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Posts Tagged ‘FEAR’

My colleague Andy (not his real name) retired May 5th from a life time in the federal public service. I met him last September as he and I embarked, along with 40 other participants, on a seven-month certificate program in Positive Psychology. We connected as we were two of the older members of the class and we were both examining the great ‘what’s next?’ He was anticipating his retirement with both excitement and trepidation.

Well here he is on the other side. Six of us, graduates now of the certificate program, had a day-long gathering where we checked in with one another and asked the question: What has become clear to you since we last met?  (I love this question as it provokes all sorts of responses).  I was anxious to hear Andy’s musings.

I was not surprised to hear that in the three weeks since his official retirement, Andy had felt somewhat lost. It is a disarming experience to be working one day and free the next. With no reason to jump out of bed, no one to chat with at the water cooler and nothing to structure your days, you simply face the great void.

Andy, whose wife works as a consultant and who works from home, also had a reaction. He was now in her space 24-7. Oh this is a familiar one to me! When Jim retired from the pharmaceutical world nine years ago, I had a similar reaction. Like Andy’s wife, I had been working from home as a coach-consultant for 10 years, and now there he was, every day! I kept thinking, ‘Don’t you have some place to go?’ And then when he decided to partner with me in the business, an entire new dynamic unfolded. Enough said. We fail to realize that our retirement affects others as much as it affects us.

And then there are all the other questions:

  • What do I want (see last blog)?
  • When will it happen?
  • What’s the first step?
  • What’s important to me?
  • Do I still have a brain?
  • Will anyone want to work/play/be with me?

FEAR walks in the door!

And yes, you all know the acronym for FEAR – False Evidence Appearing Real. I prefer another option: Face Everything And Rise.

So how do you face FEAR? It’s not new. It happens during most major changes or transitions in life. It occurs because you are uncertain and you have no clear map for what’s next. It often overrides the sense of possibility that retirement holds.

As I was flipping through a book yesterday, I Know I’m in There Somewhere by Helene G. Brenner, I noticed a diagram entitled FEAR is the dark room where all the negatives are developed.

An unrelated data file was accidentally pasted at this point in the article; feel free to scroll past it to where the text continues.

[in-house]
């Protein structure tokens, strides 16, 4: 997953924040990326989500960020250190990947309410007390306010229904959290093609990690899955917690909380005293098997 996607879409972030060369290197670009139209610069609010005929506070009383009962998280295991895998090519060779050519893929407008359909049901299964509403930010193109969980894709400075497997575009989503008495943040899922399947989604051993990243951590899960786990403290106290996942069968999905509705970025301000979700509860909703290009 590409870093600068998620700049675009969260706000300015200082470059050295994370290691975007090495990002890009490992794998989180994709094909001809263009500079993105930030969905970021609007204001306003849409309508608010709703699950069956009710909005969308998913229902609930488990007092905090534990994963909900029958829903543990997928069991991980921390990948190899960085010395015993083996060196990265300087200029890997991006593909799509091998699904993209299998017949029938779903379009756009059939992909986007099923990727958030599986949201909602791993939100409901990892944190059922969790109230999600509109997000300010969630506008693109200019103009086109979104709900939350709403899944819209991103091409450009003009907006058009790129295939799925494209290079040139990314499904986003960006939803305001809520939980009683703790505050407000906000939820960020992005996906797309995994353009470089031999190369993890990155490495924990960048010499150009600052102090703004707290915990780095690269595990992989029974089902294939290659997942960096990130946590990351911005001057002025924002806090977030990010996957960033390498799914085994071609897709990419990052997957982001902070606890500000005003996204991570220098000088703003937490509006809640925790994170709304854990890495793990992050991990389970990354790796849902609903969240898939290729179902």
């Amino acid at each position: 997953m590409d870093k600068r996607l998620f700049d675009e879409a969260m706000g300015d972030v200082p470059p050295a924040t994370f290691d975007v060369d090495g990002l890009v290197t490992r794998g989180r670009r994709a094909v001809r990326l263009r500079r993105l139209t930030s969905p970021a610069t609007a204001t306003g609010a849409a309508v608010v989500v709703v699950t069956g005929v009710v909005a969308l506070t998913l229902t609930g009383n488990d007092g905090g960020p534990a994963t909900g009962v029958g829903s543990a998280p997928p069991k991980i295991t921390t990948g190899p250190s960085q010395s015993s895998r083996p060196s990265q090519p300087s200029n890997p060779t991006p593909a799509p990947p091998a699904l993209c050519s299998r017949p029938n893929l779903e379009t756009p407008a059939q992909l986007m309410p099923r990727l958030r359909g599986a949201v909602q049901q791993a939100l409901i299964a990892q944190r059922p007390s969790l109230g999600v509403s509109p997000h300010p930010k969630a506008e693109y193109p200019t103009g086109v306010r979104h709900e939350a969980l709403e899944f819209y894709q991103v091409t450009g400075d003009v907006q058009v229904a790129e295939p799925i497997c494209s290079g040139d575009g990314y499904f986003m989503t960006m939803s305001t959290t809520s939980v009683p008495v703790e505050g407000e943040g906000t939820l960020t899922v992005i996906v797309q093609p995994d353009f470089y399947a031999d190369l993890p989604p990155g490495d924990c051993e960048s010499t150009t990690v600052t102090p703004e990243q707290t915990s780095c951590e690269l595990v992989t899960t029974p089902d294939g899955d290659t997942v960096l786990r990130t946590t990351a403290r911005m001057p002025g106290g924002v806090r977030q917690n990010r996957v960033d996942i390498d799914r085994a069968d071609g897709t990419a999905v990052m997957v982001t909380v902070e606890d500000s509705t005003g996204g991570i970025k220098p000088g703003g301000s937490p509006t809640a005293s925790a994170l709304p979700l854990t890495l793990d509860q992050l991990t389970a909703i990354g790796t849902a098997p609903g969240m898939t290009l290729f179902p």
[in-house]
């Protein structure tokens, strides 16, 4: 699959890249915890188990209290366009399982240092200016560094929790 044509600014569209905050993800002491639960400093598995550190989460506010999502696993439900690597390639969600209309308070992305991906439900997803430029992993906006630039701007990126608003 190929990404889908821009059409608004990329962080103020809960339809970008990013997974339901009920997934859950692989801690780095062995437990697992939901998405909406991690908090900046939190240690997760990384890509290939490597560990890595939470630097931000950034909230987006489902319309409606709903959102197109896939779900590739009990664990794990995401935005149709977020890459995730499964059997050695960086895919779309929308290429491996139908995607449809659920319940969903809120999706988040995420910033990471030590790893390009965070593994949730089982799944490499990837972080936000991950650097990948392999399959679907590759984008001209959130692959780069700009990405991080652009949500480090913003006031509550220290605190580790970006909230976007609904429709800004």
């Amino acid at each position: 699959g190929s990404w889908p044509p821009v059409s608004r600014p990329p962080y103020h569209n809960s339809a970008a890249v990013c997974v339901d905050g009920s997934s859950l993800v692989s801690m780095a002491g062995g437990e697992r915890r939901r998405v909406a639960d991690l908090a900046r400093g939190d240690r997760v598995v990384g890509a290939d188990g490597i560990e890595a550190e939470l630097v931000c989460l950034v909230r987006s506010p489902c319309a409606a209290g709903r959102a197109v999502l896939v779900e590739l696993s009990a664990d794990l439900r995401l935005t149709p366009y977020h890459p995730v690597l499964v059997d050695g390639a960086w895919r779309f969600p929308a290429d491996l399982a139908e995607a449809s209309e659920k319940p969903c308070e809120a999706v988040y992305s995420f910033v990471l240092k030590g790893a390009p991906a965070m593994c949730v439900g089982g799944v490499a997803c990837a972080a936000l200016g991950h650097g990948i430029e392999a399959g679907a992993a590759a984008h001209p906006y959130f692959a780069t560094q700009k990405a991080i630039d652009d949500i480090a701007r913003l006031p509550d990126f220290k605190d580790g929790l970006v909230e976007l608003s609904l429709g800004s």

FEAR

Yep, that describes it.

So how do you face FEAR in this place called the Third Act.

A strategy I have used for several years which I believe fits here as well is to do the following:

  1. Embrace the FEAR – it’s there and ignoring will not make it go away. I goes like this, “I see you.”
  2. Challenge the FEAR – ask the following
    – what evidence do you have that what you fear will actually happen?
    – when have you faced similar situations, and fears, and pulled through successfully?
    – Is what you fear happening right now?
    – other than what you fear, what are the other possibilities?
  3. Shift gears: Recognize FEAR does not serve you and is usually driven by your head and your ego. This is the perfect time to begin the 12” journey from head to heart and to know that you can choose to be/do what you want.

I love the conversation with fear, especially the first question regarding evidence. Ninety-nine percent of the time there is no evidence, no real reason to believe the fear will manifest. And the moment you examine it, thoroughly, you really have to chuckle. So pull up your socks and step into your days with the intention that life is full of possibility and you have just been given permission to play in the possibility sandbox. Most importantly don’t push – allow some time to pass, learn to be in the moment and present to what crosses your path. Trust that all your answers, everything you need for your Third Act, is there and ready to be harvested at the perfect time for you.

On yes, and as for your partner who does not know what to do with you, understand that your retirement has a huge impact on him or her as well. Be gentle and kind and as my good friend and coach Patty said to me when Jim retired, “never make her/him wrong!”

Have some fun making friends with your FEARS! Face Everything and Rise.

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